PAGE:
Inkscape is a free-and-open-source 2D vector program similar to Adobe Illustrator. Think of vector graphics like Blender’s curve tools. You can create a vector image (.svg) and scale it up ten bazillion percent and it will still be clean. Unlike a .jpg or .png file that will fall apart at anything above 100% zoom.
Here’s an .svg file at 300×300 pixels (100% zoom):
Now here’s a tiny segment zoomed in to 1,000%:
And again at 5,000% (GIMP wouldn’t let me do 30k px which would be 10,000%):
When you combine Blender with Blender, you can do some neato things. Instead of creating a logo using curves, or worse poly-modeling, you can quickly mock it up by importing the .svg file, like so:
Image made by Blender artist “K M”.
Image made by me! :p
Here’s one I recently made (not the best, but it served it’s purpose):
So, if I wanted to do something simple like the above AF logo, you could make it really quickly by setting it as the background image in Blender and either using curves, or more appropriately for this shape–polygon modeling, you could whip it up rather quickly.
But what if I told you for about the same amount of time as it would take to convert the AF logo .jpg file into the above Blender render, you could do either of the below images:
That makes using Inkscape more appealing, right? Sure, sure, the images themselves aren’t the best renders–but let’s focus on the time-saving aspect here! So why don’t we go ahead and make both of these.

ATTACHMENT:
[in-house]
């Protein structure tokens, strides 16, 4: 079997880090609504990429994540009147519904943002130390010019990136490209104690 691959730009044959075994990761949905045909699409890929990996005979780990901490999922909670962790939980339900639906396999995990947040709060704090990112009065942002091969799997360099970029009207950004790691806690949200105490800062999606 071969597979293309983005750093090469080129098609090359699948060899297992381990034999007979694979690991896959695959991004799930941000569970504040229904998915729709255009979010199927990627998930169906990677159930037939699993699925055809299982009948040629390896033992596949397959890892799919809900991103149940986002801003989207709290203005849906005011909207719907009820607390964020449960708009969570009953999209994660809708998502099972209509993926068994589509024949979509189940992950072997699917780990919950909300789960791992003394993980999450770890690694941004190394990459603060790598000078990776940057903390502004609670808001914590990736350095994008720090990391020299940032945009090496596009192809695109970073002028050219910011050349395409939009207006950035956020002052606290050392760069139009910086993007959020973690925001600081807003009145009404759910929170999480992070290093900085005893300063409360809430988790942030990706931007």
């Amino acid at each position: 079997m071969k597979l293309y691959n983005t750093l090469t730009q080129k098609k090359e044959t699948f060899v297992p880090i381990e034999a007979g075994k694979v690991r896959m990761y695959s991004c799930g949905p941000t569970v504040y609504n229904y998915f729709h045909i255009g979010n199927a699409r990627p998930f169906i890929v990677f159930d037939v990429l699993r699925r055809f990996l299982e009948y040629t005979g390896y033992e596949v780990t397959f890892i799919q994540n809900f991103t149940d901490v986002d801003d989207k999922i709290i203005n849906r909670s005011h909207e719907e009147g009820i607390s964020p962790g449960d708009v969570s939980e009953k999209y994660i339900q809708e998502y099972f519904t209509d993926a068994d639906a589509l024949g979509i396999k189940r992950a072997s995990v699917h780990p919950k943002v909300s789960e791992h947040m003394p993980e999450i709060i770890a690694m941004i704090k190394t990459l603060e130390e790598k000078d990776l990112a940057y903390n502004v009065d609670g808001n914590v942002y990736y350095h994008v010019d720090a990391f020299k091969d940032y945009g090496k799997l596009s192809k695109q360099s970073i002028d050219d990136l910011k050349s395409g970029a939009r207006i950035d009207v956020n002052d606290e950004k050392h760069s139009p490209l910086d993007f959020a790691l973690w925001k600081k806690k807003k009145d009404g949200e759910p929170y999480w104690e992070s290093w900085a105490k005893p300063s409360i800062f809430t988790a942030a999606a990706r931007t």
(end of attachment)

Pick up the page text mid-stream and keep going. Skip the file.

Let’s start with the GE logo. Download the GE .jpg file here: GE-Logo (uploaded by ingvar)
1. Open Inkscape
2. Go to File > Open > [find your image] > Open
3. Left-click on the image to select it.
4. Path > Trace Bitmap
5. In this image we only have two colors–white and blue–so were going to do “Multiple Scans” by colors, and set the Scans: to 2.
Depending on what kind of image you are trying to convert, you can do either multiple scans or a single scan. Keep in mind, that if you import an .svg created with multiple scans into Blender, each of those scans will create a path–so if you have a full color image and make a 256-color scan, you’ll have 256 paths to deal with. Single scan, on the other hand, may not give you the results you want. In this image you can also do “Color quantiziation” with 2 colors and get a black-and-white result as well.
6. Un-check Smooth. Do check Stack scans, and Remove background. Our source image is pretty large, so we won’t need the benefit of smoothing to clean out the rough edges. We’ll stack the scans so there won’t be a gap made, and we’ll remove the background since we don’t need the white part of the GE logo left over.
7. In the Options tab, uncheck Supress speckles, Smooth the corners to 1.00, and Optimize paths to 2.00. This is a smoth, dual-tone image, so there aren’t any speckles to supress. We want the corners as smooth as possible for Blender, and the more optimized (clean) the paths are the better–we want as few segments to mess with as possible.
8. Click Update, OK, then close the Trace Bitmap window (OK will not dismiss it).
9. Left-click and drag your new .svg out of the way. Left-click select the .jpg logo and delete it. Move the .svg back into place.
10. With the logo selected, click Save As, and save as a Plain SVG (rather than Inkscape SVG, since I tend to notice Plain SVG works better in both Blender and GIMP under most conditions.)
1. Open Blender, delete the default cube, go to your top view.
2. File > Import > .svg
3. After locating your .svg file you’ll see a teenie-tiny-itsy-bitsy little curve object that looks like our GE .svg.
4. Zoom in and take a look at your file to make sure there isn’t any bits like “Made by CrazyKid!” that you want cut out (be sure to credit CrazyKid in your final product, though–this image was uploaded by nipic user ingvar as part of his .ai file).
5. Select the curve object (I’ll call logo from here on out), and reset the origin to the center of the logo (Object Tools (left-hand panel) > Origin > Origin to Geometry (or Geometry to Origin to save you the next step).